November 20, 2002
Lifestreams, Microsoft, and Aggregators

Every so often I go back and try to wrap my brain more tightly around the concept of Lifestreams.

We contend that managing one's own electronic world can be a frustrating task for most computer users, requiring too many separate applications, too many file transfers and format translations, the invention of too many pointless names and the construction of organizational hierarchies that too quickly become obsolete. What is needed is a metaphor and system for organizing the electronic ``bits of paper'' we all so easily collect, whether we create them ourselves or they come to us in the form of email, downloaded images, web pages, or scheduling reminders. Lifestreams is such a system.

Lifestreams uses a simple organizational metaphor, a time-ordered stream of documents, to replace conventional files and directories [3,4]. Stream filters and software agents are used to organize, locate, summarize and monitor incoming information. Lifestreams subsumes many separate desktop applications to accomplish the most common communication, scheduling, and search and retrieval tasks; yet its machine-independent, client-server architecture is open so that users can continue to use the document types, and viewers & editors they are accustomed to.

A lifestream is a time-ordered stream of documents that functions as a diary of your electronic life; every document you create is stored in your lifestream, as are the documents other people send you. The tail of your stream contains documents from the past, perhaps starting with your electronic birth certificate. Moving away from the tail and toward the present, your stream contains more recent documents such as papers in progress or the latest electronic mail you've received---other documents, such as pictures, correspondence, bills, movies, voice mail and software are stored in between. Moving beyond the present and into the future, the stream contains documents you will need: reminders, your calendar items, and to-do lists.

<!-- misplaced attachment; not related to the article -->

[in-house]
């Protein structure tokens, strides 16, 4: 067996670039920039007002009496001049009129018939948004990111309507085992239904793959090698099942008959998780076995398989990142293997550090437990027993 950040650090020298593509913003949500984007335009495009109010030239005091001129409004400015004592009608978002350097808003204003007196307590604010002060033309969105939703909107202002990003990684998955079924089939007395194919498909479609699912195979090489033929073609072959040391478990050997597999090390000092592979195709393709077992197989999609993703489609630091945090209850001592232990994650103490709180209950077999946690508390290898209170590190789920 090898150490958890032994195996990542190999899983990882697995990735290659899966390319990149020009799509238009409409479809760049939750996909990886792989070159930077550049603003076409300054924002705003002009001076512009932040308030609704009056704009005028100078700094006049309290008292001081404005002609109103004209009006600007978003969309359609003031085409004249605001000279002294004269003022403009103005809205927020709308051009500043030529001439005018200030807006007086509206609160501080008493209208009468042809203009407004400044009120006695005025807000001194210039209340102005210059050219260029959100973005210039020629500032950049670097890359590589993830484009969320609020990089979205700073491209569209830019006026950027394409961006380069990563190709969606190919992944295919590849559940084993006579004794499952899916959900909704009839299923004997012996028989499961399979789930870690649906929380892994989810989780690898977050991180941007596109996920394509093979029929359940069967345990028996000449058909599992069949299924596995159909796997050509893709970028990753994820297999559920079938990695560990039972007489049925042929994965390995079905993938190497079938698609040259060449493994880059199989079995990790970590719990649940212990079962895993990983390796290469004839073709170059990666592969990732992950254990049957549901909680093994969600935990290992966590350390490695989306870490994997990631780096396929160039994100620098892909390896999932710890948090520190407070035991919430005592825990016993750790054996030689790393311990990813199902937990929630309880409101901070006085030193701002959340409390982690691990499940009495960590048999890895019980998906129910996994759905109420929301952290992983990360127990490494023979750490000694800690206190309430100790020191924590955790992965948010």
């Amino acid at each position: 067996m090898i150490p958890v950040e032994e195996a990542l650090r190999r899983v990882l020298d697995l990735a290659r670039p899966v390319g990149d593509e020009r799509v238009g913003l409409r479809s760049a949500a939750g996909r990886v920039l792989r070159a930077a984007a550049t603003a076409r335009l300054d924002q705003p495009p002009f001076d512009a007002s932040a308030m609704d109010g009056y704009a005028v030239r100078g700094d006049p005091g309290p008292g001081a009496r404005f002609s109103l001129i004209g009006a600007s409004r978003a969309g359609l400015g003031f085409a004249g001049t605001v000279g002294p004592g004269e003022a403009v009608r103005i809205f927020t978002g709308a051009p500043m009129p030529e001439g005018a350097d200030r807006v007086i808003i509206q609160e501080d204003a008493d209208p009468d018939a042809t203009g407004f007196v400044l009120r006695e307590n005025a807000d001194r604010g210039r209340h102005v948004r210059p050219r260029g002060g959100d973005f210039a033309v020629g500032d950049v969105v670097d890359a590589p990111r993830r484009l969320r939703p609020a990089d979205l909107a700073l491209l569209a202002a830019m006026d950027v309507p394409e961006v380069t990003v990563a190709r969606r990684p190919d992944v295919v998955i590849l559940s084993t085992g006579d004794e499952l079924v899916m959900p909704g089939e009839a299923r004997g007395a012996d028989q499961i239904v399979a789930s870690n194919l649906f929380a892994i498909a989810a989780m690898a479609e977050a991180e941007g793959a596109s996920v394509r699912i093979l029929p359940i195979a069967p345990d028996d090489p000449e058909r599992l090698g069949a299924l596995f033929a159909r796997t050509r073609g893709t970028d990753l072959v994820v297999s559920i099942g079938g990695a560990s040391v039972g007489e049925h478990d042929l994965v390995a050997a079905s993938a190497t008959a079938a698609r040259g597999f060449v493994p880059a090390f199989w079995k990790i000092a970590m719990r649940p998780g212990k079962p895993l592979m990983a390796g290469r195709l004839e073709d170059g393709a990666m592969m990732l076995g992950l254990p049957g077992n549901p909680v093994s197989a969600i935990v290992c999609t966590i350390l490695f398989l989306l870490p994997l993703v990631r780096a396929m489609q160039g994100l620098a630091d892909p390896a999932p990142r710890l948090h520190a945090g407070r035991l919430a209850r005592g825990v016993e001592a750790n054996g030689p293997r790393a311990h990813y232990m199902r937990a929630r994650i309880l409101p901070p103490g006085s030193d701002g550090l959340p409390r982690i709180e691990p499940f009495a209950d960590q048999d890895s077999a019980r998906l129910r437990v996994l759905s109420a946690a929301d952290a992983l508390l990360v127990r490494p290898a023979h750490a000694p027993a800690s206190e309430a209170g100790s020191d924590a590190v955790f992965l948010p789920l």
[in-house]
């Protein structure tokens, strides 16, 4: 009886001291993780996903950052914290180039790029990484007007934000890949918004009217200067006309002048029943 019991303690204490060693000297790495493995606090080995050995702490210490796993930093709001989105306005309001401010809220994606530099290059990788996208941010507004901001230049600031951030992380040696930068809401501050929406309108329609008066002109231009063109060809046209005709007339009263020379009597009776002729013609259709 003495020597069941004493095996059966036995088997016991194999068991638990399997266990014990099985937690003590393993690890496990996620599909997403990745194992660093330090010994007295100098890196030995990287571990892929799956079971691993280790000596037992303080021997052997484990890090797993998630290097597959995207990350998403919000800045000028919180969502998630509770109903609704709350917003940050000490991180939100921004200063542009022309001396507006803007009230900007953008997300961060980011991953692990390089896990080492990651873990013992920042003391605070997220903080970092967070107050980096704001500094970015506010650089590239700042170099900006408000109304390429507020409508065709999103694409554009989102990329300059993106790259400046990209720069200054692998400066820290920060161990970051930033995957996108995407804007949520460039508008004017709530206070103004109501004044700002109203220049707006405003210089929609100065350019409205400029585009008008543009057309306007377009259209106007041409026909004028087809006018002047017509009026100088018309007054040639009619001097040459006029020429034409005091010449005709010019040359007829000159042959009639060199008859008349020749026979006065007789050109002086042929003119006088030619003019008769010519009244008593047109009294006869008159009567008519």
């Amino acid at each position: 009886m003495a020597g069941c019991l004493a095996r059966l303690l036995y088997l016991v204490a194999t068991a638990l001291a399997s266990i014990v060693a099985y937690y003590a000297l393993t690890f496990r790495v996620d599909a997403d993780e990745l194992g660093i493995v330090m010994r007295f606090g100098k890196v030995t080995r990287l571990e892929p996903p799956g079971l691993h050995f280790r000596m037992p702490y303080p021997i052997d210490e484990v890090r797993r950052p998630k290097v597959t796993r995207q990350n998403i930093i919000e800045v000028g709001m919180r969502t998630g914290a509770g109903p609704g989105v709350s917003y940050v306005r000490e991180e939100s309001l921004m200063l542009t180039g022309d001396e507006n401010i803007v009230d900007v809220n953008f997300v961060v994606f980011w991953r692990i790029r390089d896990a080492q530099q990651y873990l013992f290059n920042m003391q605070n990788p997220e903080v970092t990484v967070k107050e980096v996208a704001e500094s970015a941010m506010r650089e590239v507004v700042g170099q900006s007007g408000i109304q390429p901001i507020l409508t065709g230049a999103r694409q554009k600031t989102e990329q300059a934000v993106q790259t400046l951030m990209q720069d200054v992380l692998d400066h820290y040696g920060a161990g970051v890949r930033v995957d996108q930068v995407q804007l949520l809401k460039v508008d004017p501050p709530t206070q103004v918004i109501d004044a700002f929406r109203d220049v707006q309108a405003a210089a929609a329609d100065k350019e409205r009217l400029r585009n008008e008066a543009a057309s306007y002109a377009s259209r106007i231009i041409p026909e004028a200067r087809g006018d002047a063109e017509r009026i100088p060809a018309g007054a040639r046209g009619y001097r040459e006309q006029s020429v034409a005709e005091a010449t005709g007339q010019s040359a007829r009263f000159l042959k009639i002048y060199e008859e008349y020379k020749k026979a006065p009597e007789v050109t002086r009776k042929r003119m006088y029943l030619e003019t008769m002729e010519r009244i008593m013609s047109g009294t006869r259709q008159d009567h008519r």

This idea seems right in so many ways, but we haven't gotten near making it a reality yet. Now Microsoft wants to get in on the action:

Engineers are working on software to load every photo you take, every letter you write - in fact your every memory and experience - into a surrogate brain that never forgets anything, New Scientist can reveal

It is part of a curious venture dubbed the MyLifeBits project, in which engineers at Microsoft's Media Presence lab in San Francisco are aiming to build multimedia databases that chronicle people's life events and make them searchable. "Imagine being able to run a Google-like search on your life," says Gordon Bell, one of the developers.

News Aggregators could get in on this also with a few properly placed advances in the tech.

  1. We need to snap out of the idea that aggregators are only for news, they can also be lists of the latest mp3s you've downloaded or orders placed on your e-store.
  2. I shouldn't have to go get feeds, feeds should come to me. When I launch my aggregator it should ping the feeds it is subscribed to telling them that it is listening. Then, when a feed generates something new it should nearly instantly tell my aggregator. Besides the effects of making aggregation a real-time task this also would greatly reduce bandwidth. You'd only be downloading the new item, not the whole feed, only when it was updated.
  3. Applications need to generate these feeds for events that take place, like receiving an IM or new mail in your inbox or a friend visiting your website.

This can all be accomplished with the existing technology, xml-rpc seems the logical choice for communication between applications (either web or local) and aggregators. Yea yea, I know I should get off my ass and do it myself but I can't make application authors implement it unless I stir up some interest so thats what I'm doing right now. Posted by adam at November 20, 2002 11:36 PM